UBC Theses and Dissertations
Graphenylene nanotubes : structure, electronic properties and potential applications Koch, Andrew Thomas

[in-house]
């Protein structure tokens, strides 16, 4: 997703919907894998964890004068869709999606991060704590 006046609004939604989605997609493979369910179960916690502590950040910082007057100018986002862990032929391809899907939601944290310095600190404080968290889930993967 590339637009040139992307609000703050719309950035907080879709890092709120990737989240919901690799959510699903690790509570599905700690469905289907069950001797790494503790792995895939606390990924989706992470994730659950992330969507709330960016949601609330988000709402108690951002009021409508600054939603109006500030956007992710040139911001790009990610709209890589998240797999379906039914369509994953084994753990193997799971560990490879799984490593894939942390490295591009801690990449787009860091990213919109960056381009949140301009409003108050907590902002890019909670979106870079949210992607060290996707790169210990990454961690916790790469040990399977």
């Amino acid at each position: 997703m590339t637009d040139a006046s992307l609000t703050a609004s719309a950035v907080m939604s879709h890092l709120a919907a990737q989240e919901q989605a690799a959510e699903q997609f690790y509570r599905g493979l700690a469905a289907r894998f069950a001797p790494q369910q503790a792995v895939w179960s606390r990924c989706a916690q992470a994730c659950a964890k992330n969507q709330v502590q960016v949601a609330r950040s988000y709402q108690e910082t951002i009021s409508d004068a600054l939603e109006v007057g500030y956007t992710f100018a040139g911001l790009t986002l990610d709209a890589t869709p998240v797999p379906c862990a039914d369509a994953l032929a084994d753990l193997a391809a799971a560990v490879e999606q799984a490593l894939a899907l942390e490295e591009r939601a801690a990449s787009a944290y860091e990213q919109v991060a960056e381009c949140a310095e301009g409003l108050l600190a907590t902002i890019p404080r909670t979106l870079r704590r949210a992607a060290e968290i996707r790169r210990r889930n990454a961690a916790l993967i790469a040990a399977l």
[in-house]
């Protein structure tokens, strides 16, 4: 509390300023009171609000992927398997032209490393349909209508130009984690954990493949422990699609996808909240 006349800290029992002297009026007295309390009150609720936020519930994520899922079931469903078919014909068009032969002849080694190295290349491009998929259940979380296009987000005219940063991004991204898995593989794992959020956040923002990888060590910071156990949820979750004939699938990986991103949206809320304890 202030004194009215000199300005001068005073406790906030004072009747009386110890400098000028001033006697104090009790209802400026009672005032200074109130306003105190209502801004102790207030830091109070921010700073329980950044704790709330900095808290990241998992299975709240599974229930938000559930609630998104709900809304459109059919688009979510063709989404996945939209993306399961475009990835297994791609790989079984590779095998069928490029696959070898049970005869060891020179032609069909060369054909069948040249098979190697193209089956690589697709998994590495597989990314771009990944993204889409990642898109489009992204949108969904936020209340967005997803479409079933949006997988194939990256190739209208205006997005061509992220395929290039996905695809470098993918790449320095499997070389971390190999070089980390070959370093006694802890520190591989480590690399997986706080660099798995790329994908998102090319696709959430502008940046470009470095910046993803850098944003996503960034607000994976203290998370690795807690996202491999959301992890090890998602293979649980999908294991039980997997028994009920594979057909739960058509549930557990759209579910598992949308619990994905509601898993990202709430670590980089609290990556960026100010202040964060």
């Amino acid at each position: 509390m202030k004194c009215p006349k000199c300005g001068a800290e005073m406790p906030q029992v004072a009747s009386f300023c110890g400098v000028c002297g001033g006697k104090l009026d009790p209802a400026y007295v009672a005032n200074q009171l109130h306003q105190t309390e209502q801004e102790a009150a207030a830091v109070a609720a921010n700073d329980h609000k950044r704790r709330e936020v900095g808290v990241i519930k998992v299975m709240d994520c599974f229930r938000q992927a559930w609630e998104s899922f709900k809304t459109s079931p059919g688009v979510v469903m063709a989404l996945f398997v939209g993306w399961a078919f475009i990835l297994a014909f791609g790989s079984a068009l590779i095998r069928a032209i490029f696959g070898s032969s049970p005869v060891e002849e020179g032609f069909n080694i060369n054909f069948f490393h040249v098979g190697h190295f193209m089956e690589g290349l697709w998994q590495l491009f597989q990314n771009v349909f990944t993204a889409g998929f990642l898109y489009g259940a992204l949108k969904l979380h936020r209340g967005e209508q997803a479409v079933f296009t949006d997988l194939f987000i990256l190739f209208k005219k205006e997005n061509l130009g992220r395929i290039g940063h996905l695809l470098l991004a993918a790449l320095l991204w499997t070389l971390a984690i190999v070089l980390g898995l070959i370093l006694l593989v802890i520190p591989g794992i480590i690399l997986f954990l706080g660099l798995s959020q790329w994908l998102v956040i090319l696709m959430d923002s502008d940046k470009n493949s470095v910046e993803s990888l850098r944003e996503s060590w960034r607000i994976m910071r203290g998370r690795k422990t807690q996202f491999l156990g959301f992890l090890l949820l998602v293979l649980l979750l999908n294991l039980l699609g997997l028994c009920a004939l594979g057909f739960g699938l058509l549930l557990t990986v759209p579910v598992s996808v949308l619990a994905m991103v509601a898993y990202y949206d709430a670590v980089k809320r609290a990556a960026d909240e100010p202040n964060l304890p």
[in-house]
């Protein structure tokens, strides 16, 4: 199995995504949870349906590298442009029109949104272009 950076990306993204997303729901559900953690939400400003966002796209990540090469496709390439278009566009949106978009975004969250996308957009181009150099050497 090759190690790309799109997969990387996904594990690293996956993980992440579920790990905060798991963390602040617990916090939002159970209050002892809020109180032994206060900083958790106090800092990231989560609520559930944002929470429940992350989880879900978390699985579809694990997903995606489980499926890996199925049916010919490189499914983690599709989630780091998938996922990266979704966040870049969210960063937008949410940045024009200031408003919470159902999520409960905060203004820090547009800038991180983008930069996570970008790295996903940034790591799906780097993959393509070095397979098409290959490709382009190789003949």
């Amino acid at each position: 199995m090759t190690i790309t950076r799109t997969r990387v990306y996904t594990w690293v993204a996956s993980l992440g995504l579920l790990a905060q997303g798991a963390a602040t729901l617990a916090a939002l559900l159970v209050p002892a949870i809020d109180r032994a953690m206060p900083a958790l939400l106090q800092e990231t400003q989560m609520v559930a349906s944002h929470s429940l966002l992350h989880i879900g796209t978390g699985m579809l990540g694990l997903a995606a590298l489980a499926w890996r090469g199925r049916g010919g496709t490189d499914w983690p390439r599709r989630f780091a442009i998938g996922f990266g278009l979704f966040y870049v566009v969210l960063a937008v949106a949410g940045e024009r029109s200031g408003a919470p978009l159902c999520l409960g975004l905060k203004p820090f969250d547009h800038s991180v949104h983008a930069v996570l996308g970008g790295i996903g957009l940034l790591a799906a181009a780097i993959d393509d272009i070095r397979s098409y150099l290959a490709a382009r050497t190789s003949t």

The electronic properties of a new type of carbon nanotube, based on the graphenylene motif, are investigated using density functional and tight-binding methods. Analogous to conventional graphene-based carbon nanotubes, a two-dimensional graphenylene sheet can be “rolled” into a seamless cylinder in armchair, zigzag, or chiral orientations. The resulting nanotube can be described using the familiar (n,m) nomenclature and possesses four-, six-, and twelve-membered rings. Density functional theory-based geometry relaxations predict that graphenylene nanotubes, like their two-dimensional counterpart, exhibit three distinct bond lengths between carbon atoms, indicating a non-uniform electron distribution. The dodecagonal rings form pores, 3.3 Å in diameter in the two-dimensional case, which become saddle-shaped paraboloids in smaller-diameter graphenylene nanotubes. Electronic structure calculations in density functional theory predict zigzag graphenylene nanotubes to be small-band-gap semiconductors, with a generally decreasing band gap as the diameter increases. Interestingly, the calculations predict metallic characteristics for armchair graphenylene nanotubes with small diameters (< 2 nm), and semiconducting characteristics with a small band gap for armchair graphenylene nanotubes with larger diameters. Similar to conventional carbon nanotubes, graphenylene nanotubes with indices mod(n-m,3)=0 exhibit a band gap approximately equal to that of armchair graphenylene nanotubes with comparable diameters.
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